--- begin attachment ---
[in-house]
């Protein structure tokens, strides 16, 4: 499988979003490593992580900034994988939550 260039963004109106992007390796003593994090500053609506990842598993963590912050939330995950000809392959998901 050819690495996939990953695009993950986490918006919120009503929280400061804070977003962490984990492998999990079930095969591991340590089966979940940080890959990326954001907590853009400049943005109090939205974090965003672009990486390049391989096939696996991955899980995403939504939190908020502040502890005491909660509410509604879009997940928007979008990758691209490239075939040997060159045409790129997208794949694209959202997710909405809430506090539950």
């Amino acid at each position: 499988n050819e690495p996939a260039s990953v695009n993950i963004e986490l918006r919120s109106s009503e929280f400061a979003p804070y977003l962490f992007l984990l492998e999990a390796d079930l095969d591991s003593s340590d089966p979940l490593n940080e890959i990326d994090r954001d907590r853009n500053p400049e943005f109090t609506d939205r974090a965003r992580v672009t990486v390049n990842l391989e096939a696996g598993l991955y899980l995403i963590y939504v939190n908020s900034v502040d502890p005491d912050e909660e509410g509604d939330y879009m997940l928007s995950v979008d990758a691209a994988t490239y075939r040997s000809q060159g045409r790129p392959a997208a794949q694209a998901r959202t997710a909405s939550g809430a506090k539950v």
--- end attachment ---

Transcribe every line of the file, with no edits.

[in-house]
């Protein structure tokens, strides 16, 4: 499988979003490593992580900034994988939550 260039963004109106992007390796003593994090500053609506990842598993963590912050939330995950000809392959998901 050819690495996939990953695009993950986490918006919120009503929280400061804070977003962490984990492998999990079930095969591991340590089966979940940080890959990326954001907590853009400049943005109090939205974090965003672009990486390049391989096939696996991955899980995403939504939190908020502040502890005491909660509410509604879009997940928007979008990758691209490239075939040997060159045409790129997208794949694209959202997710909405809430506090539950």
């Amino acid at each position: 499988n050819e690495p996939a260039s990953v695009n993950i963004e986490l918006r919120s109106s009503e929280f400061a979003p804070y977003l962490f992007l984990l492998e999990a390796d079930l095969d591991s003593s340590d089966p979940l490593n940080e890959i990326d994090r954001d907590r853009n500053p400049e943005f109090t609506d939205r974090a965003r992580v672009t990486v390049n990842l391989e096939a696996g598993l991955y899980l995403i963590y939504v939190n908020s900034v502040d502890p005491d912050e909660e509410g509604d939330y879009m997940l928007s995950v979008d990758a691209a994988t490239y075939r040997s000809q060159g045409r790129p392959a997208a794949q694209a998901r959202t997710a909405s939550g809430a506090k539950v």